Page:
It’s definitely been a game of two halves today, with this afternoon absolutely blissful, and this morning rather less so.
I am finding that where there aren’t local train services linking towns on the coast (as there were in the south east) it is complicated and expensive to use the car, as I have to get a bus (few and far between) or a taxi (ruinously expensive). I therefore decided to try walking with enough stuff in my pack for a long weekend. Of course, I have walked with enough gear for a week in Wales and on the West Highland Way, but I was a good deal younger then, though maybe not fitter. Anyway, I decided to give it a try this weekend, so with my shiny new backpack (see equipment section if you are interested in the minutiae of packs and packing) I leapt on the train at Liverpool Street, to be decanted at Lowestoft at around 7.45 last night. My B&B was only five minutes’ walk (see review).
I set out at 8.30 sharp, and retraced about a hundred yards that I had done last time. Lowestoft is not beguiling, and the wind was, if not howling, at least moaning. The first few miles were along the sea wall. In due course, I came to Lowestoft Ness, which makes this a red letter day, as that is the most easterly point in Britain. I have done the most south easterly (South Foreland) and should bag the most south westerly later in the summer.
The sky loured, but it didn’t actually rain. At the beginning, walking along the sea wall was fine, but it began to get narrower and more slippery as it went on, with warnings about using the path at one’s own risk, and a few places where the waves came right up and crashed over the path in front of me. The sea wall and cliff paths have been badly damaged by the last couple of winters’ storms and I eventually had to go inland to make a long and very frustrating detour through a caravan site. Not because it was further, but because all of the paths and roads seem to go round on circles with no exit. Eventually, I emerged onto a golf course at Gorleston. I could see Gorleston point and Great Yarmouth inland of it.
Great Yarmouth is no more appealing than Lowestoft. Both towns seem very poor and there was an air of deprivation about the whole place. I walked up the west bank of the Yare amidst light industry and deserted coastal type buildings, to cross the river some two miles inland. Were I a purist, I would have walked right down to Gorleston Point on the east bank of the Yare, but I’m not, so I didn’t.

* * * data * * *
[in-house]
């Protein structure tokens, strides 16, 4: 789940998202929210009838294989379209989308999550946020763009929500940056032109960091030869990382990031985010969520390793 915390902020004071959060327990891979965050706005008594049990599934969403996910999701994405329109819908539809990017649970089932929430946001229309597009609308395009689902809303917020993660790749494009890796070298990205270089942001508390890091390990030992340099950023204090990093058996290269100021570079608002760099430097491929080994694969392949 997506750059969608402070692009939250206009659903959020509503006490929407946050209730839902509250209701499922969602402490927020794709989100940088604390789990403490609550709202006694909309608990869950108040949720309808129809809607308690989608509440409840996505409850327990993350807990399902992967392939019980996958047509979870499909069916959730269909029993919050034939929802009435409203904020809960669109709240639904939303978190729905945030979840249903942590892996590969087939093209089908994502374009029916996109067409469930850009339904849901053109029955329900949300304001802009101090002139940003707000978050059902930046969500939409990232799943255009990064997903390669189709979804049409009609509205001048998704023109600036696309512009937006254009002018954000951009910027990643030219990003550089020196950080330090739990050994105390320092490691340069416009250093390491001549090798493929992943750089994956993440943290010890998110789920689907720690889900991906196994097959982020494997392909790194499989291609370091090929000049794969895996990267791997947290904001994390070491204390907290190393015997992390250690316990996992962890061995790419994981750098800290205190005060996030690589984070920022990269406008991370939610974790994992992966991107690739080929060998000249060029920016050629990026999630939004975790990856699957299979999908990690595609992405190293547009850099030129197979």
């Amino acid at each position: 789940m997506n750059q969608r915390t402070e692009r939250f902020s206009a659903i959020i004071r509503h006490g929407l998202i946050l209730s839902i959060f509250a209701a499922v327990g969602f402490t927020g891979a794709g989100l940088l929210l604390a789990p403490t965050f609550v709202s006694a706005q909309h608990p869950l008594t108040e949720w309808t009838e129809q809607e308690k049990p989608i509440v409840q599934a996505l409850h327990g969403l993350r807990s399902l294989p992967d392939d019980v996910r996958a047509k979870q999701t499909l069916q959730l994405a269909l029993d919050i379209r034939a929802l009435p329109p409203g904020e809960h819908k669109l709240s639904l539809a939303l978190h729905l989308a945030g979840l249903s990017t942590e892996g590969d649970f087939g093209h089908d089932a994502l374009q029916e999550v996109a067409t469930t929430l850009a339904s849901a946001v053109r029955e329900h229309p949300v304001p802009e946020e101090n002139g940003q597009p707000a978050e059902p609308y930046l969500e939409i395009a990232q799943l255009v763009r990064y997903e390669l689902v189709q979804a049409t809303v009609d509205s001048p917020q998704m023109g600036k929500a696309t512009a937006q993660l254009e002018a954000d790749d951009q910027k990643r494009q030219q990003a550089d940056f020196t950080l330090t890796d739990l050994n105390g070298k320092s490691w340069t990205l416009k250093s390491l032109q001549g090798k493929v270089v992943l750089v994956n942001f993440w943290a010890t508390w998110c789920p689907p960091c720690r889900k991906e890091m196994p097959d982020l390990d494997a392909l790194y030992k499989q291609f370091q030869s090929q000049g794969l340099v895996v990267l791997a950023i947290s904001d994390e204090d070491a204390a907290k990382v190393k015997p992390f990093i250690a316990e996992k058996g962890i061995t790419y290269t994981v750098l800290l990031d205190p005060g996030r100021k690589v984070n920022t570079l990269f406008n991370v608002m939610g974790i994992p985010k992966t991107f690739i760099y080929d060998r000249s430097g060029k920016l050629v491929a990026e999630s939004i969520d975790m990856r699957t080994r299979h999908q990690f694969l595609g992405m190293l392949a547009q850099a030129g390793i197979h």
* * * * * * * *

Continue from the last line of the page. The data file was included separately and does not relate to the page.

Today was market day and the town square in was very full. I walked through it stopping in Boots to replace my toothbrush. In the interests of packing light I had a tiny travel one with me, but it more or less disintegrated and left me with a mouth full of bristles this morning, which was quite horrible, so be warned, and do not economise on tooth brushes.
Down on the sea front again, at Scroby Sands the scenery improved over the dunes, towards Caistor, which still has the remains of its Roman fort. I saw a couple of chaps thatching a sea side shelter. I have never seen thatching actually being done before. It looked like hard work – balancing whilst handling armfuls of reeds, about 3 – 4ft long.
Out at sea I could see the Scroby wind farm. As I have said before, I think, I rather like off shore wind farms. Once I passed Caistor, I walked along the beach, and this is where the afternoon triumphed. The beach was superb; a long, flat stretch of firm golden sands as far as the eye could see. The sun had more or less emerged and the wind had dropped so that the sea was a vast expanse of blue with a fringe of white.
On this day last year I put my feet in the water for the first time, and I decided to do the same today. It was marvellously refreshing, but achingly cold. Nicer under foot than the pebbles at Chichester harbour had been.
I was not tempted to do more than stand in it for twenty seconds before putting the boots back on.
I walked along this magnificent stretch of coast for some eight miles to Winterton-on-Sea, a quiet fishing village with a very pleasant atmosphere (and a lot of adders!) I am now sitting sipping a cuppa in the Fisherman’s Return (see review) having covered 20.25 miles.